Using pot holders, carefully remove heated pot from the oven and uncover it. Unfold tea towel and quickly but gently invert dough into pot, seam side up. Use caution; the pot will be very hot. Cover pot and bake for 30 minutes.
Remove lid and continue baking until bread is a deep chestnut colour, but not burned, 15 to 30 minutes more.
Use a heatproof spatula or pot holders to gently lift bread out of the pot and place it on a rack to cool thoroughly.
Makes one 25-cm (10-inch) round loaf.
Wild Rice and Onion Bread
This delicious bread from Peter Reinhart’s Artisan Breads Every Day is studded with wild rice and onions and requires just a few minutes of kneading. It can be made into sandwich loaves, baguettes, round loaves or rolls. Fresh or dried onions can be used. If you use dried, add an extra 30 to 60 ml (2 to 4 tbsp) of water while mixing.
1.5 l (6 cups) unbleached bread flour
11 ml (2 1/4 tsp) table salt or 17 ml (3 1/2 tsp) coarse kosher salt
30 ml (2 tbsp) instant yeast
250 ml (1 cup) cooked wild rice or another cooked grain
50 ml (1/4 cup) brown sugar
375 ml (1 1/2 cups) lukewarm water (about 35 C/95 F)
125 ml (1/2 cup) lukewarm buttermilk or any other milk (about 35 C/95 F)
50 ml (1/4 cup) minced or chopped dried onions or 500 ml (2 cups) diced fresh yellow onion (about 1 large onion)
1 egg white, for egg wash (optional)
15 ml (1 tbsp) water, for egg wash (optional)
In a large bowl, combine all ingredients except egg white and 15 ml (1 tbsp) water for the egg wash. If using a mixer, use paddle attachment and mix on the lowest speed for 1 minute. If mixing by hand, use a large spoon and stir for 1 minute. The dough should be sticky, coarse and shaggy. Let the dough rest for 5 minutes.
Switch to dough hook and mix on medium-low speed, or continue mixing by hand, for 4 minutes, adding flour or water as needed to keep the dough ball together. The dough should be soft, supple and slightly sticky.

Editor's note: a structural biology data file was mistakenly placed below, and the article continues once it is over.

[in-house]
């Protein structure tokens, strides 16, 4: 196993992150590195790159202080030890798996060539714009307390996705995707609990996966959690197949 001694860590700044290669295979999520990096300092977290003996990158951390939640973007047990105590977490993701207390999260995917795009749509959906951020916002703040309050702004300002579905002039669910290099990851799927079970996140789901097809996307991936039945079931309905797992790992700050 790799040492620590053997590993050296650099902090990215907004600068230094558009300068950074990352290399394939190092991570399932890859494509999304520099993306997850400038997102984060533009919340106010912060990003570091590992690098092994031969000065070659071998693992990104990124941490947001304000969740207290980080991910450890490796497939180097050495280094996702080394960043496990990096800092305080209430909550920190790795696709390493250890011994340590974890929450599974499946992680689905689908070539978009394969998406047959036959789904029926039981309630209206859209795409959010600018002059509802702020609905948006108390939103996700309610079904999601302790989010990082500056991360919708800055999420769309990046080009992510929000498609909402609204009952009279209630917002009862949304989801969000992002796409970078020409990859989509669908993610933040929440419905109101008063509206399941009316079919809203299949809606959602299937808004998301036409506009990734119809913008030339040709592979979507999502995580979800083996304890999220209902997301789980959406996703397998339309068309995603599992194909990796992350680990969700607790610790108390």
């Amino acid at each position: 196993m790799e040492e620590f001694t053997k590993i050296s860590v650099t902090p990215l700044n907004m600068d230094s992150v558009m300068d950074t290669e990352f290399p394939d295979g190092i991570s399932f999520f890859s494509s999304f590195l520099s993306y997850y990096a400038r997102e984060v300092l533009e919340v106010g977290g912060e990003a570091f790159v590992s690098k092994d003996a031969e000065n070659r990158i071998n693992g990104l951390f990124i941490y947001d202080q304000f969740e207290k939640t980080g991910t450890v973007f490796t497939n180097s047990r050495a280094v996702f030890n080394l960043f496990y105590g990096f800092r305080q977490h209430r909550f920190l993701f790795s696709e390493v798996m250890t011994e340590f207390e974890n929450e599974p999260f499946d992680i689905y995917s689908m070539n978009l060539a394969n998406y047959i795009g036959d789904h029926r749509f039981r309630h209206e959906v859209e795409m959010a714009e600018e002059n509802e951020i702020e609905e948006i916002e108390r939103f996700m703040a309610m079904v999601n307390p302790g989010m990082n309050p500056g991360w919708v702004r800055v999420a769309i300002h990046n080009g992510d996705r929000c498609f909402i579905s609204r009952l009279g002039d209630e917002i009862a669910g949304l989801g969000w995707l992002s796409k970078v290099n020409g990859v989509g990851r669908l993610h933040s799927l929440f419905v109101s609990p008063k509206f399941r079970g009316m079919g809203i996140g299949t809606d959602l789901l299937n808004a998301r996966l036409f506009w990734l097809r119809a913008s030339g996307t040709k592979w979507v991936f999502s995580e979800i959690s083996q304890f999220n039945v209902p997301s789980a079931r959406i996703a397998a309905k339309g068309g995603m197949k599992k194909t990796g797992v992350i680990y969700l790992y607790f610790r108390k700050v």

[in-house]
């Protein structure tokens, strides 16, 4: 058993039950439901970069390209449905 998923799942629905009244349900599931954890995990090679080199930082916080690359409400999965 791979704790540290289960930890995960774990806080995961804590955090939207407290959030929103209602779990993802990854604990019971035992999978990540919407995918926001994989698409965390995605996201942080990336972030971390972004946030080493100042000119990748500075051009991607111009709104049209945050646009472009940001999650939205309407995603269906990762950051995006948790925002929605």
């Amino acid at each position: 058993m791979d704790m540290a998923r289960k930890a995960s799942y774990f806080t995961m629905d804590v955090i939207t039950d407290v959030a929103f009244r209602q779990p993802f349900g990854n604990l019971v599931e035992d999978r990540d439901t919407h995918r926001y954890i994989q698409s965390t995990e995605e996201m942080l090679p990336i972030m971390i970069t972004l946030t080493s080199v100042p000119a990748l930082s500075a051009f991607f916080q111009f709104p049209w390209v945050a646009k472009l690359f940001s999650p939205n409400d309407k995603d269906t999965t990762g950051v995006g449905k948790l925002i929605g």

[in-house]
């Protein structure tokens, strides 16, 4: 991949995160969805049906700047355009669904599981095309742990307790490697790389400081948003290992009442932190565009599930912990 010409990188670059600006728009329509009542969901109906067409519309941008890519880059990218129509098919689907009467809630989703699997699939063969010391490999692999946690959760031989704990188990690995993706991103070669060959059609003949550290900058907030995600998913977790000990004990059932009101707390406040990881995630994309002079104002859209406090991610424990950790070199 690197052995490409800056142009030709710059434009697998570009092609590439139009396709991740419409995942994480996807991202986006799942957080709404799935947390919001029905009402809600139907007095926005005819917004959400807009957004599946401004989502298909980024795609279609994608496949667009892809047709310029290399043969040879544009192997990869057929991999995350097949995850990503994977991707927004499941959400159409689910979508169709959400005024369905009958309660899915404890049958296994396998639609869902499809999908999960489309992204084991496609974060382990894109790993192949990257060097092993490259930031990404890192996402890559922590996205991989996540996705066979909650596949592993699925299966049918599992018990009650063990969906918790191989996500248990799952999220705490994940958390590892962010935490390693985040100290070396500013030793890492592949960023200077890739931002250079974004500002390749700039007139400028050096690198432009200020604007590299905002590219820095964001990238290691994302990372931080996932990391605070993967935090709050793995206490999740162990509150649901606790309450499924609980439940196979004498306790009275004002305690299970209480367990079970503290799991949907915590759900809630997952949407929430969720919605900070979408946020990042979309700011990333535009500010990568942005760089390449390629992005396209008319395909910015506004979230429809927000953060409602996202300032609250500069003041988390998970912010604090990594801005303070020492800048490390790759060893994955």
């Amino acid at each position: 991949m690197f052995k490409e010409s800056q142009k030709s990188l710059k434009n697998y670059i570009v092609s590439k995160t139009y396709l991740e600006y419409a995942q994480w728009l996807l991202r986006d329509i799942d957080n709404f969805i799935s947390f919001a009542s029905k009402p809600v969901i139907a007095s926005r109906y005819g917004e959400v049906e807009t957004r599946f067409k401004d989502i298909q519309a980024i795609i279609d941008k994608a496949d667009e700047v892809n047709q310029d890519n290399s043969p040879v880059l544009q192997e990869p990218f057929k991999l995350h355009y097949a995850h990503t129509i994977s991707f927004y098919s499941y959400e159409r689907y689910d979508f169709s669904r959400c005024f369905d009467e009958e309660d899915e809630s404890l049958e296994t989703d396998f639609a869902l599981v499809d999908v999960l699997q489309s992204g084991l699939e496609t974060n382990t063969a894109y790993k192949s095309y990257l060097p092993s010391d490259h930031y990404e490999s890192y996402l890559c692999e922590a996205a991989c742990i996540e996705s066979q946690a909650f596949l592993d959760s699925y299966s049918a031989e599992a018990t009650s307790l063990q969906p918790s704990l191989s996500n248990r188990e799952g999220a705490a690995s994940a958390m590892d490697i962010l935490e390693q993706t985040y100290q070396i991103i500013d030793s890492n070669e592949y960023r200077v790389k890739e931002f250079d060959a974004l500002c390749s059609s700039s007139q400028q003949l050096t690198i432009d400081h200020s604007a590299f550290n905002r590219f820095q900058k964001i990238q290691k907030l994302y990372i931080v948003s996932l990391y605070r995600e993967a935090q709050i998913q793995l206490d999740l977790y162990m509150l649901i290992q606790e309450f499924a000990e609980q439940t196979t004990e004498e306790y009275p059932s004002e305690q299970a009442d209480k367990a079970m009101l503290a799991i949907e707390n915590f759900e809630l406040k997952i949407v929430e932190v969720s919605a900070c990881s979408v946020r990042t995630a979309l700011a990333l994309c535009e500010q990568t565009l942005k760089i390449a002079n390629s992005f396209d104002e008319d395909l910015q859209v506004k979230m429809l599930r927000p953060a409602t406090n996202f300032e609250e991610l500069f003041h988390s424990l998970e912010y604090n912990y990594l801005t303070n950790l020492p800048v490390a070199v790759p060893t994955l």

Transfer dough to a lightly floured work surface. Knead for 2 to 3 minutes, adding more flour as needed to prevent sticking. The dough will still be soft and slightly sticky, but will hold together to form a soft, supple ball.
Place dough in a clean, lightly oiled bowl, cover bowl tightly with plastic wrap and immediately refrigerate overnight or for up to 4 days. If you plan to bake dough in batches over different days, you can portion the dough and place it into two or more oiled bowls at this stage.
When ready to bake, remove the dough from the refrigerator about 2 hours before you plan to bake.
Shape dough into one or more sandwich loaves or into freestanding loaves of any size, which you can shape as batards, baguettes or boules, or into rolls.
When shaping, use only as much flour as necessary to keep the dough from sticking. For sandwich loaves, let the dough rise in greased loaf pans. For freestanding loaves and rolls, line a sheet pan with parchment paper or a silicone mat and let the dough rise on the pan.
Mist the top of the dough with spray oil and cover loosely with plastic wrap. Let the dough rise at room temperature for 1 1/2 to 2 hours, until increased to about 1 1/2 times its original size. In loaf pans, the dough should dome at least 2.5 cm above the rim.
To make the rolls shinier, whisk egg white and water together. Brush tops of rolls before baking.
About 15 minutes before baking, heat the oven to 180 C (350 F) or 150 C (300 F) for a convection oven.
Bake loaves for 10 to 15 minutes, then rotate pan; rotate rolls after 8 minutes. The total baking time is 45 to 55 minutes for loaves, and 20 to 25 minutes for rolls.
The bread is done when it has a rich golden colour, the loaf sounds hollow when thumped on the bottom, and the internal temperature is above 85 C (185 F) at the centre. Cool on a wire rack before slicing. Makes 2 large loaves or many rolls.
Source: Recipe from Artisan Breads Every Day by Peter Reinhart (Ten Speed Press, 2009).